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Alzheimer's disease is a neurological ailment associated with cognitive impairment, difficulty in logical reasoning, and several other behavioral and psychological changes.
The disorder is progressive in nature – what starts as mild forgetfulness and confusion in most Alzheimer's patients, culminates into the severe loss of memory and inability to perform the tasks of daily routine.
As the disease progresses and the patients become wary of their mental condition, the abnormal psychological behavior also kicks in. They often develop apathy and social withdrawal. They behave irrationally due to loss of memory of certain events or phases. The patients may also report bipolar behavior and mood swings.
The exact cause of the disorder is not known completely. However, the classic pathophysiology of the brain of an Alzheimer's patient includes the formation of neurofibrillary tangles of ‘tau’ protein strands and plaques of amyloid beta-peptides. These, along with imbalance of several neutrophins and cytokines in the brain cells, result in a synaptic and neuronal loss, which further causes shrinkage of tissues in the hippocampal circuitry of the brain.
The familial and genetic link is considered as the biggest risk factor that involves Apolipoprotein E4 (ApoE4) gene mutations. Autosomal mutations in PSEN1, PSEN2, and less commonly in APP genes are also seen in Alzheimer's patients.
Apart from genetic factors, researchers have also found a strong evidence of the involvement of environmental and lifestyle-related risk factors in Alzheimer's. That is where the role of diet in Alzheimer's comes into the picture.
The excessive consumption of processed foods, complex carbohydrates, and sugar triggers the production of toxic substrates in the body. These compounds cause inflammation and generation of plaques in the brain, and eventually impaired cognition.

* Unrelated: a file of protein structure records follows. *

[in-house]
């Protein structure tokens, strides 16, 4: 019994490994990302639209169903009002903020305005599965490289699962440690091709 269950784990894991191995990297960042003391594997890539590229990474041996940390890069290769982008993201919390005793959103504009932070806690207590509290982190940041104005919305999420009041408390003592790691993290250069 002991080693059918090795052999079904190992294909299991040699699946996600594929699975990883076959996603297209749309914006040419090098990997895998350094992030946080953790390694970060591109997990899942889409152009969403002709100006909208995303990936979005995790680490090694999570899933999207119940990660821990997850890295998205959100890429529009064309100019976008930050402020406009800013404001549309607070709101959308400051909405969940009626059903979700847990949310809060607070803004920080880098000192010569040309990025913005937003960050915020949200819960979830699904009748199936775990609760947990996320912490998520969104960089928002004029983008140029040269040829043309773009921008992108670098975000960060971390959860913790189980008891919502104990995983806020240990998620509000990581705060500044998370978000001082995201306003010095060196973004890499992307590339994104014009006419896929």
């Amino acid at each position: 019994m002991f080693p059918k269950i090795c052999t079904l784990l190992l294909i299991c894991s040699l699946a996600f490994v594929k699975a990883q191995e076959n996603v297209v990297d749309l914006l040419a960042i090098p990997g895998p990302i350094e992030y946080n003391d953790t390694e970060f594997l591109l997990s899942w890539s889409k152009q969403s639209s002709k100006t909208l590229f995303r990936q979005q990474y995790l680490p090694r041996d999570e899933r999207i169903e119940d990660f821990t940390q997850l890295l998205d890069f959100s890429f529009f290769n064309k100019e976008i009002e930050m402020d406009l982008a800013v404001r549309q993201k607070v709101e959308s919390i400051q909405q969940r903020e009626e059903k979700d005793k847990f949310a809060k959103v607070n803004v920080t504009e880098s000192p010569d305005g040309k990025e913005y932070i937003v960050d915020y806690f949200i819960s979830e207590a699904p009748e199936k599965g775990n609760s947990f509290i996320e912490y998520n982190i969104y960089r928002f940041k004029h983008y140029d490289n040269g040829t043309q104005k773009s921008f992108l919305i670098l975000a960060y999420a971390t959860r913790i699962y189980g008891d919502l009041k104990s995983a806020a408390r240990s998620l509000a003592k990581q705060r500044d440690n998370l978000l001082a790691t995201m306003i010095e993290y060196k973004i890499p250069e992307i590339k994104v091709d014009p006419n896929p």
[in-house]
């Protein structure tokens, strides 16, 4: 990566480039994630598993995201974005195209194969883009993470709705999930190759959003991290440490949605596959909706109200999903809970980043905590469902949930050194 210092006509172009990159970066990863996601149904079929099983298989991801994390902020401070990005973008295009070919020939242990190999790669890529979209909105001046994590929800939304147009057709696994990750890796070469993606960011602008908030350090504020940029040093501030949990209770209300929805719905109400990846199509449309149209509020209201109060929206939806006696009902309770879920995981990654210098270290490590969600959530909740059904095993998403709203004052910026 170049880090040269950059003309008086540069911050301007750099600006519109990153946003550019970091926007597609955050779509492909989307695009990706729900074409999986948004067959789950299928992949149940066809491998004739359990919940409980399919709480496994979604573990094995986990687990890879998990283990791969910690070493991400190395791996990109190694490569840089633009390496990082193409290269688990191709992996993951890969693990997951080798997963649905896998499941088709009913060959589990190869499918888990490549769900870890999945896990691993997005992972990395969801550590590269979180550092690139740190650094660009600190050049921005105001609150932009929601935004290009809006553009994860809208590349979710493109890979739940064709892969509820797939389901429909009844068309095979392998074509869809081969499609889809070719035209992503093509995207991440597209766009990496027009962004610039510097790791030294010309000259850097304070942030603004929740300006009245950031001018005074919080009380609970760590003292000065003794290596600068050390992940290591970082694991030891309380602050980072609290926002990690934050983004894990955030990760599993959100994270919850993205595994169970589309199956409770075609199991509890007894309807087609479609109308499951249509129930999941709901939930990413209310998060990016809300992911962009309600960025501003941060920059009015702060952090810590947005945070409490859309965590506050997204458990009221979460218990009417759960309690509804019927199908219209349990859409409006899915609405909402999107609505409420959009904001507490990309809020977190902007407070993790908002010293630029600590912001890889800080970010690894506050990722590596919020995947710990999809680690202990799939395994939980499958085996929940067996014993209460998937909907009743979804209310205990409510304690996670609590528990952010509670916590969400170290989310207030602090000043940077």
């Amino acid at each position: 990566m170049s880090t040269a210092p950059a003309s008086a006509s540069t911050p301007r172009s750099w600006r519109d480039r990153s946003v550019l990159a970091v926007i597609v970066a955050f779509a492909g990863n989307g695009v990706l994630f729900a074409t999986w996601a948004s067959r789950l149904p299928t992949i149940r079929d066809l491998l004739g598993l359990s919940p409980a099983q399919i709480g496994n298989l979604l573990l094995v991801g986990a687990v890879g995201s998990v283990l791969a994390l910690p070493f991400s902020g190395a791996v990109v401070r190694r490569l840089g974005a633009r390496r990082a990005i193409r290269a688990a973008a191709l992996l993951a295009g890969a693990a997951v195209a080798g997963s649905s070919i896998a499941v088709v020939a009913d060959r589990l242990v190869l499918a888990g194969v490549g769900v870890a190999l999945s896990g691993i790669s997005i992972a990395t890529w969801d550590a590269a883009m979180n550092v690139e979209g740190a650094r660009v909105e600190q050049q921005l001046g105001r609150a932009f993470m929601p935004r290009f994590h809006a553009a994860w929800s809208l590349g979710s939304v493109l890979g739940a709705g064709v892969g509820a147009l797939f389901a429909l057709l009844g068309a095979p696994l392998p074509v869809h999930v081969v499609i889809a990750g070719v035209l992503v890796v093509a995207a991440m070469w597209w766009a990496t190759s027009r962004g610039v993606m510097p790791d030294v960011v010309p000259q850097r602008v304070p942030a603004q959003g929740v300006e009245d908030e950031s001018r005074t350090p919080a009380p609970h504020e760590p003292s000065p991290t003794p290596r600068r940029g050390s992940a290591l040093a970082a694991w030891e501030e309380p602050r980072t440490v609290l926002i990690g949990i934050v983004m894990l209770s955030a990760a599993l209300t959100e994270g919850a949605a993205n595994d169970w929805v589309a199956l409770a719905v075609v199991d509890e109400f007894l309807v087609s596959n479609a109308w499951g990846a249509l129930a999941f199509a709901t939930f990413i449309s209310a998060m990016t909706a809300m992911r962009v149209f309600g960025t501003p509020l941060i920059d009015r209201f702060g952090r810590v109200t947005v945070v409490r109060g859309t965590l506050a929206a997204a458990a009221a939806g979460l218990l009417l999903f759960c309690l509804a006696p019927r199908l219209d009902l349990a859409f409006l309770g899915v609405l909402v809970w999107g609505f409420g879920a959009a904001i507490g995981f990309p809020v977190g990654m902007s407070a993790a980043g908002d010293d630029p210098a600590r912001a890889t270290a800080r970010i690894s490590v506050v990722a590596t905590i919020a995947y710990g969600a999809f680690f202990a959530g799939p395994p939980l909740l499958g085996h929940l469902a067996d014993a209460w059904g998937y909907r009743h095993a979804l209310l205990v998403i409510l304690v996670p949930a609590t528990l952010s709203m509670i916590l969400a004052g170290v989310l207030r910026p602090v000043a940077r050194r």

Certain commonly consumed food items such as pasta, cheese, white bread, and processed meat are often linked with Alzheimer's. Even the whole grain bread is also considered harmful by some of the scientists as it causes spikes in blood sugar level, which is a major cause of neuronal inflammation. Also, the diet containing nitrates such as microwaved popcorn, beer, or margarine is also linked to Alzheimer's.
Unfortunately, these food items are widely consumed in many countries. Nevertheless, when consumed in moderation, and balanced with other healthy diet items, these foods do not pose a direct risk of Alzheimer's.
Mediterranean-DASH Intervention for Neurodegenerative Delay (MIND) diet is a close comrade of heart-healthy diets (also known as “Dietary Approaches to Stop Hypertension [DASH]” diet). Doctors consider MIND diet as a serious management approach for Alzheimer's. It reduces the risk of developing Alzheimer's by more than 50% and improve cognitive function in the patients by more than 30%.
MIND diet comprises the following components:
In a study published in Alzheimer’s Dement in 2015, high adherence to the MIND diet along with the DASH and Mediterranean diets, may help reduce the risk of developing Alzheimer's disease. Moreover, the moderate adherence to the MIND diet may also decrease one’s risk.
The cerebral uptake of glucose is impaired in Alzheimer's due to the generation of plaques and tangles. Hypometabolism of glucose in the brain is an early sign of Alzheimer's, and hence a therapeutic intervention point. Ketone bodies are produced naturally when the body is deficient in glucose. It has been observed that these ketone bodies can be utilized when the brain is deprived of oxygen.
Several preclinical and clinical trials have been conducted, which showed that consumption of low-carbohydrate ketogenic diets, as well as direct consumption of ketone bodies, was helpful in alleviating Alzheimer's symptoms.
However, the mechanism by which the brain cells utilize ketone bodies for neurological functions needs to be established, and further evidence needs to be collected for confirming the benefits of using ketogenic diet in Alzheimer's.